The UK has a fly-tipping and litter problem. Last year there were 1 million incidents of fly-tipping in England, the equivalent of nearly 114 every hour, and at a cost to local authorities of £58 million. This represents a 7% increase from the previous year and the fourth year in a row that fly-tipping has increased. It is having a significant impact on our rural areas and wildlife, with the RSPCA receiving 7,000 calls a year about litter-related incidents affecting wild animals.

Enough is enough and we must work together to tackle this blight which is why we are encouraging you to tell Neil Parish MP, Chair of the Environment, Food and Rural Affairs Select Committee, about the impact fly-tipping has on the countryside. Mr Parish is leading a debate in Parliament on 17 April on reducing fly-tipping and wants to hear your experiences.

You can make your voice heard here

The Countryside Alliance has long campaigned on the problem of fly-tipping in the countryside. Fly-tipping is not a victimless crime and government figures on fly-tipping only tell half the story as official figures on the number of incidents on private land and the associated clear up costs are patchy.  Evidence suggests that private land owners spend upwards of £47 million a year clearing up fly-tipped waste, however this figure is widely accepted to be on the low side.

Private landowners are liable for any waste dumped on their land and are responsible for clearing it away and paying for the cost of disposal. If they don’t act, they risk prosecution for illegal storage of waste which is simply not fair. At the moment, it is often more expensive for the victim to remove the fly-tipped waste from private land than the cost of the fixed penalty notice.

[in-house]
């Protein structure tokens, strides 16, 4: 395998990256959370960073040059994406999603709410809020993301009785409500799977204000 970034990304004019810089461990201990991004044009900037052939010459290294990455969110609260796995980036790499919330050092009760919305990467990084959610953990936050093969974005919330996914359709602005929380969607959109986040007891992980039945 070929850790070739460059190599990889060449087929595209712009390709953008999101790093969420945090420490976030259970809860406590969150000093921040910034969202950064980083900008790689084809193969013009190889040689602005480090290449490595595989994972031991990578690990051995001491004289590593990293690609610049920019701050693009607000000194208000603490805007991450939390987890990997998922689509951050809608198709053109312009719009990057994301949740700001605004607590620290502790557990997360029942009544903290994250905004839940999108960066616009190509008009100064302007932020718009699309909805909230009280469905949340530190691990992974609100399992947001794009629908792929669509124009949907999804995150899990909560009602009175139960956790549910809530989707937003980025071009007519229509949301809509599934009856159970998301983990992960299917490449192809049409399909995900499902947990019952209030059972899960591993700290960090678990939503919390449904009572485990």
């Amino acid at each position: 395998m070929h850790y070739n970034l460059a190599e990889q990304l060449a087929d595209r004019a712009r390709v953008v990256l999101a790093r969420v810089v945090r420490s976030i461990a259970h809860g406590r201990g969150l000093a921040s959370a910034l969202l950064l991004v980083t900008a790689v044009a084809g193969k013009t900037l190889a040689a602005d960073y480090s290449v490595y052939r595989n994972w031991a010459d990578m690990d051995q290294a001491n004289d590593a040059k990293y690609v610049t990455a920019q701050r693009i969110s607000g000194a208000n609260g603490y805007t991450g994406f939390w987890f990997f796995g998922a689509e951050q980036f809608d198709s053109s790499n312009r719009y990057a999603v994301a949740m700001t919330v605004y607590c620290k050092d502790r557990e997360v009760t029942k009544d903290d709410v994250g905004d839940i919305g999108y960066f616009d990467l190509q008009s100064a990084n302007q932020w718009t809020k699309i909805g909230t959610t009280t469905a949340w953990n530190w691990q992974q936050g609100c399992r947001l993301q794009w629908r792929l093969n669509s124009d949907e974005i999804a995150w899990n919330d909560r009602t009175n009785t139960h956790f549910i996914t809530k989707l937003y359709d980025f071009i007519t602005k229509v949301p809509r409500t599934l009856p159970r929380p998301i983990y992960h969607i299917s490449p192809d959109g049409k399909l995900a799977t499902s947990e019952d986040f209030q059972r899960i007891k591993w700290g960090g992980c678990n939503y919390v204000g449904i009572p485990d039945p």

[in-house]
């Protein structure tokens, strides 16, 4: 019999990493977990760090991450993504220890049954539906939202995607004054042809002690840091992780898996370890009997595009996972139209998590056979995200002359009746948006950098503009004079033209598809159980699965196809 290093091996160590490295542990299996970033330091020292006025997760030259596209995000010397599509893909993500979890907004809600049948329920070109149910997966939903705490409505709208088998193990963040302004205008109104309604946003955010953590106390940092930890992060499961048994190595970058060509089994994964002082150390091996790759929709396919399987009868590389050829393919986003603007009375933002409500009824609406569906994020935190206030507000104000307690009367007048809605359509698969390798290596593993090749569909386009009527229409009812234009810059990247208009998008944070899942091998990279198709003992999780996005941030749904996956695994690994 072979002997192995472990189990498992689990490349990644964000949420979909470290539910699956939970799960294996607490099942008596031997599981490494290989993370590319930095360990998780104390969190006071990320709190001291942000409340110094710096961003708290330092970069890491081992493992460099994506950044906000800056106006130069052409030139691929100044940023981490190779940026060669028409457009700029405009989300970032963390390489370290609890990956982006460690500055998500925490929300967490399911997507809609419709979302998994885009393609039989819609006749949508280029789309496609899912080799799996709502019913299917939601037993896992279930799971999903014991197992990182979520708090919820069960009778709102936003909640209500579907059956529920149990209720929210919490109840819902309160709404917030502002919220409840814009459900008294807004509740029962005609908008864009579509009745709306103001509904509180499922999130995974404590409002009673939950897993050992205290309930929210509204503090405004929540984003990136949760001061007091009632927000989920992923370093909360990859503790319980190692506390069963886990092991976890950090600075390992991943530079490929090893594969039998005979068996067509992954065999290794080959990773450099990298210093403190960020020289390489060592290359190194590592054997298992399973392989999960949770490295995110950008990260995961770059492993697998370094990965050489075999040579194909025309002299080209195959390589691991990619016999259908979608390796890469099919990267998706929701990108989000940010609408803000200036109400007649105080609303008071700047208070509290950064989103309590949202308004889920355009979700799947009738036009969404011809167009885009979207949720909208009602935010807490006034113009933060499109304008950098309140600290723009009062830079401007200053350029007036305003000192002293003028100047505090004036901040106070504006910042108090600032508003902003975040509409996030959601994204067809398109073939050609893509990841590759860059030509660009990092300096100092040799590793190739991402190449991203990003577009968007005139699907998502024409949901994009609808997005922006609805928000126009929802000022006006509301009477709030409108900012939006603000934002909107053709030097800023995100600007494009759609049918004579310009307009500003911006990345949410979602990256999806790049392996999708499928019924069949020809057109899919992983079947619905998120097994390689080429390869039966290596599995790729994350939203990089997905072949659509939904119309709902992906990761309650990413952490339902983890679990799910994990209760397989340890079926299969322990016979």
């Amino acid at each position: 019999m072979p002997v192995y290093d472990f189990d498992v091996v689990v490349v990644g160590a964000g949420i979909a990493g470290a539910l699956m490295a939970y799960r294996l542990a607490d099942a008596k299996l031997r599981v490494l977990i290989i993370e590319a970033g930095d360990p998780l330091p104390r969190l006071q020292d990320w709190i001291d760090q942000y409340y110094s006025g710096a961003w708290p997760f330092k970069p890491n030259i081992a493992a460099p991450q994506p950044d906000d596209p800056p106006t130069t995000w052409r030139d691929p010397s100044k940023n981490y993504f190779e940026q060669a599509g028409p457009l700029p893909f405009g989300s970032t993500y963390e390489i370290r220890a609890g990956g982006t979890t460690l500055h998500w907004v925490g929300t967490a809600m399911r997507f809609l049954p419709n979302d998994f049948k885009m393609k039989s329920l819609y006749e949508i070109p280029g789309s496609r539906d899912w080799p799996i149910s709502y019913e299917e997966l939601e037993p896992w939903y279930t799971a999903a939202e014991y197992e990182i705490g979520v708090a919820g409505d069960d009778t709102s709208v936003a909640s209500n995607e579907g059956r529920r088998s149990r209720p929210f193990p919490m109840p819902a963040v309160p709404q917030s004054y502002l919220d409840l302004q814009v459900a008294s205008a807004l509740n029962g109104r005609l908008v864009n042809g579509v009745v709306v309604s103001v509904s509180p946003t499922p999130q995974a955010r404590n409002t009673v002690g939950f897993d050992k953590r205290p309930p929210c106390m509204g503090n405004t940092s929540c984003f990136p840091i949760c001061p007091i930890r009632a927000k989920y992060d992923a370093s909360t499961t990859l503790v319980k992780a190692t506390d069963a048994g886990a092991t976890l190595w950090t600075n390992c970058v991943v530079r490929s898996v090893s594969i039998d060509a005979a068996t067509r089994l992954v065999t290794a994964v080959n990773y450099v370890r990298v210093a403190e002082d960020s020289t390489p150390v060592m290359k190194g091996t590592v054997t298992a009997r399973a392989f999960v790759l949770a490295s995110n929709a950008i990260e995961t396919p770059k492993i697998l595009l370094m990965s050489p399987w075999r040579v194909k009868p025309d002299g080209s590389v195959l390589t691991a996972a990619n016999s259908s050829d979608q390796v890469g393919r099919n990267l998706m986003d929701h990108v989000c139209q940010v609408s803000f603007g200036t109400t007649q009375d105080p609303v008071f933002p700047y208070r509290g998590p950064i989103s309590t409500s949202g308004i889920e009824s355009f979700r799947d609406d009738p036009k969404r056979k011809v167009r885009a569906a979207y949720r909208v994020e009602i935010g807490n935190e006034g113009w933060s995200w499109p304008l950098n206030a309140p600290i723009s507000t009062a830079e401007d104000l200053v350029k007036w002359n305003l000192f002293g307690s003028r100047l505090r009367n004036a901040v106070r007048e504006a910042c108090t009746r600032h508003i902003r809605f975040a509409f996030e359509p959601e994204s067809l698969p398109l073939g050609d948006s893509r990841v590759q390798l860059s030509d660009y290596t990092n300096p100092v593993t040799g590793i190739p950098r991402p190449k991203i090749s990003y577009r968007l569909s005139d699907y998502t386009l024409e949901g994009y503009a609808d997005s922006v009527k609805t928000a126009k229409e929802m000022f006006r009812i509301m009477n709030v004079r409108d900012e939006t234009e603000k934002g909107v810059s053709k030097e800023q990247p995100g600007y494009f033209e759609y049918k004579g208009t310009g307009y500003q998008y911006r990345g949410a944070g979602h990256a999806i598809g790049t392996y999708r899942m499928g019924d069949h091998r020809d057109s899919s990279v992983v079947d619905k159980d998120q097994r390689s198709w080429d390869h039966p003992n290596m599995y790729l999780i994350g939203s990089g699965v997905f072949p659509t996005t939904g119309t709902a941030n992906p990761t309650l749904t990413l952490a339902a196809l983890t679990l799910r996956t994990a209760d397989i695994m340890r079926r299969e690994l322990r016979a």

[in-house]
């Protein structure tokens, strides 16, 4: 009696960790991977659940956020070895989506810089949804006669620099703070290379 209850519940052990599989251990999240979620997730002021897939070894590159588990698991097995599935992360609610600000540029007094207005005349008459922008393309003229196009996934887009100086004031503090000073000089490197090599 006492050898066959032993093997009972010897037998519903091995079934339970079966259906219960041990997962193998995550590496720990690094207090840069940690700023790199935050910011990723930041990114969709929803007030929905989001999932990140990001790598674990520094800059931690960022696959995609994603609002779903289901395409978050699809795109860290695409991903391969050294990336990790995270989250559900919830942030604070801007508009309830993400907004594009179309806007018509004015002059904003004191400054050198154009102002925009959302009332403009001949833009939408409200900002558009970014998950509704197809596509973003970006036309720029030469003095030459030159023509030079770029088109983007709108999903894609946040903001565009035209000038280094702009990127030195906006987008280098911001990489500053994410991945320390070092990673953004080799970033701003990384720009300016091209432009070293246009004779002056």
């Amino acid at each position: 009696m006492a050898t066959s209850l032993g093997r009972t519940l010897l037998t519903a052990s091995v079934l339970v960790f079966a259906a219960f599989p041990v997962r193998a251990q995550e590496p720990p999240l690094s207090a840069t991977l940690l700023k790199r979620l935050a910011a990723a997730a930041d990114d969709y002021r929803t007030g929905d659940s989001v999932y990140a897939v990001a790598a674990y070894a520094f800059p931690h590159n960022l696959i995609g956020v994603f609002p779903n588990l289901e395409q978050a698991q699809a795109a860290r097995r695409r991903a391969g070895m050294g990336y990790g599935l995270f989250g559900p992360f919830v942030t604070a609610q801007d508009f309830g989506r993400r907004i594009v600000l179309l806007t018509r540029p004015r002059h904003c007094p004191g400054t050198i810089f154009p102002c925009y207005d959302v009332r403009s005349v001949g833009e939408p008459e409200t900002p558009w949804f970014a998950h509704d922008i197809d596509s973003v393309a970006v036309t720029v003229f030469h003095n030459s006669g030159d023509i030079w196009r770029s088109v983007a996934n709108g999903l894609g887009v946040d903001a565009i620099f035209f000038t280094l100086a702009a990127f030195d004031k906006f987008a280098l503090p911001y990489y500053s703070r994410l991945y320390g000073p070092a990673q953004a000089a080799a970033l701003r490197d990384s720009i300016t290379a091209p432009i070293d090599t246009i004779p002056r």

The Countryside Alliance believes local authorities should fulfil their legal obligation to clamp down on fly-tipping and make it easier for people to dispose of their waste legally. While preventative measures play a part in reducing fly-tipping it is clear that more needs to be done to bring those who perpetrate it to justice. Many local authorities find it easier to dispose of the waste rather than find the culprit, but this sends out the wrong message to fly-tippers.

The Countryside Alliance believes there should be:

  • Improved access to Civic Amenity sites: extension of opening hours; locations; and overhaul and standardisation of admission policies.
  • Greater support for landowners: anti-fly-tipping measures; utilisation of compensation orders; and closer working relationships with Local Authorities.
  • Education campaign: raise awareness of responsibility amongst individuals and businesses.
  • Tougher penalties on perpetrators: imposing and enforcing penalties which better reflect the seriousness of the crime, such as seizing vehicles used to fly-tip, is vital.